Those icons don't strike me as being applicable to public information sharing sites like stackoverflow.com, gamedev.net, or any number of other sites. If you look carefully at these privacy icons, they seem to be primarily targeted at email service providers (e.g. Gmail, Hotmail) and cloud hosting services like Dropbox or iCloud.
Let's look at some of the icons.
Let's consider a few nightmare scenarios.
Say you're working on a novel and it's hosted in cloud hosting service X. Oh, your novel comes out a week early, under someone else's name. Oh, you find out. cloud hosting service X allows Your data to be used for purposes You Do Not Intend, and Your data has been bartered or sold. You have no rights, because cloud hosting service X owns your data, apparently.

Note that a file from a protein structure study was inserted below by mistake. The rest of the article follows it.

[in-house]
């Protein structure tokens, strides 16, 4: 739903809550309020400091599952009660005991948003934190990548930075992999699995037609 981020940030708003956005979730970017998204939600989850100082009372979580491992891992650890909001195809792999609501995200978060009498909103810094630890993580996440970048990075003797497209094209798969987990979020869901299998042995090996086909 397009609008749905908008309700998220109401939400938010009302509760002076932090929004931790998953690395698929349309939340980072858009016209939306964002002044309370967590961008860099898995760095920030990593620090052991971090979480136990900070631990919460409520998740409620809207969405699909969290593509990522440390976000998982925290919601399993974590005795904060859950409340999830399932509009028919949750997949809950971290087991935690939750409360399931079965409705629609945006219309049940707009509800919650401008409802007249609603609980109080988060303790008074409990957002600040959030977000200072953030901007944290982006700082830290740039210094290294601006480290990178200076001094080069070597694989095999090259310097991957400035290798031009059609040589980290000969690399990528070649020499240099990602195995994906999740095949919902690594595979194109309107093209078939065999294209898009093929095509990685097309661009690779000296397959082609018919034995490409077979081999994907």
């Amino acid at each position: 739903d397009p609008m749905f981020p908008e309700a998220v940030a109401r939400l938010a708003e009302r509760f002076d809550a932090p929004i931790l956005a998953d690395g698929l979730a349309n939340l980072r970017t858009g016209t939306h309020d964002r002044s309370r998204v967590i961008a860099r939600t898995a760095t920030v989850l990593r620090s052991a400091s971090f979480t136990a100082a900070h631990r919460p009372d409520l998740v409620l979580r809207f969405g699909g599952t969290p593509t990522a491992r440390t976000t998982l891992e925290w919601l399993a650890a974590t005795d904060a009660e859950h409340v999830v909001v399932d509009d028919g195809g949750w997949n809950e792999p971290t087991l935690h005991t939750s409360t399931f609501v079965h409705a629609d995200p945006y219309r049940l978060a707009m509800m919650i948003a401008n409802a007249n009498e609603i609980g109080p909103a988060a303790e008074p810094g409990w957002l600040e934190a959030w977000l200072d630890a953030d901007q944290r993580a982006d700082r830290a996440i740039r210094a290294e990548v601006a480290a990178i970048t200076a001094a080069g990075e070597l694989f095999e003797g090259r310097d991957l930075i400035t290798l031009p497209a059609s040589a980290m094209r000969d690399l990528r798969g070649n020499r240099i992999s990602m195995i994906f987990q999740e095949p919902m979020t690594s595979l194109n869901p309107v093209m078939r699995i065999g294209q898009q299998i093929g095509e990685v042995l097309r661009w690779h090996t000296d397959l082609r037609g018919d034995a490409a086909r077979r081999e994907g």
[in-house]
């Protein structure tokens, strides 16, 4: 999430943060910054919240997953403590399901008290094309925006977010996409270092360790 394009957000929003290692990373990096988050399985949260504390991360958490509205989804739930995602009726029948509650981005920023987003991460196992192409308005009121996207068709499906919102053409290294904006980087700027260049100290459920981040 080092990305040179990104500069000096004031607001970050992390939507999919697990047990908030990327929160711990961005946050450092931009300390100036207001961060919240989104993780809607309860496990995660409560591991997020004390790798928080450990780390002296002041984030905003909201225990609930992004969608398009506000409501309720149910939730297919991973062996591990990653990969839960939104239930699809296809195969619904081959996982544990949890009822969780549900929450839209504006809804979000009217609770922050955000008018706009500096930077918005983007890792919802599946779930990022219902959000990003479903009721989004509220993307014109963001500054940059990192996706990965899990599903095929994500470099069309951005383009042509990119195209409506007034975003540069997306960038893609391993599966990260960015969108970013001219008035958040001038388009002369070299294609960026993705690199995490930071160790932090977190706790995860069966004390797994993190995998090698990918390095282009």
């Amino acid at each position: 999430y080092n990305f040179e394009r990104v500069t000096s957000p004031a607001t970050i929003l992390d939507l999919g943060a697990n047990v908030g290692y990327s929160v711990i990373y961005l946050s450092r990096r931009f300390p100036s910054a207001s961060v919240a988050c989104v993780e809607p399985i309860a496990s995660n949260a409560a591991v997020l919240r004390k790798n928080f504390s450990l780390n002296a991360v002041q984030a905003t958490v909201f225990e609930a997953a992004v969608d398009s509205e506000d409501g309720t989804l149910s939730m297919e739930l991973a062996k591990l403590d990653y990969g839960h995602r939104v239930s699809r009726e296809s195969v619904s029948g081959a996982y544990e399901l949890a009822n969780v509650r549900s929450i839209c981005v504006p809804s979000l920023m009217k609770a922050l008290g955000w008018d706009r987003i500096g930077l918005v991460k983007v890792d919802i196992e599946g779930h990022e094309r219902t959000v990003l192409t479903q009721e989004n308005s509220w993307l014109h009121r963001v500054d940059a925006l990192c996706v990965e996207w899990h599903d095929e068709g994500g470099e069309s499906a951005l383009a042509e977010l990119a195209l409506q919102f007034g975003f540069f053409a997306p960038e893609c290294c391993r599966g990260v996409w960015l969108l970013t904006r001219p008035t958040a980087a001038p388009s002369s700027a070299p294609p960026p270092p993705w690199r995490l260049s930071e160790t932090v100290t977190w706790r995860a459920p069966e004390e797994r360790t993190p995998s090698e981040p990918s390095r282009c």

Or another company releases the source to your top selling app. Oh, you find out. Your private online source code repository was not so private after all.
These are extreme cases. They probably never happen.
My point is, a public information sharing site should not have the same expectation of privacy that a private information repository should have.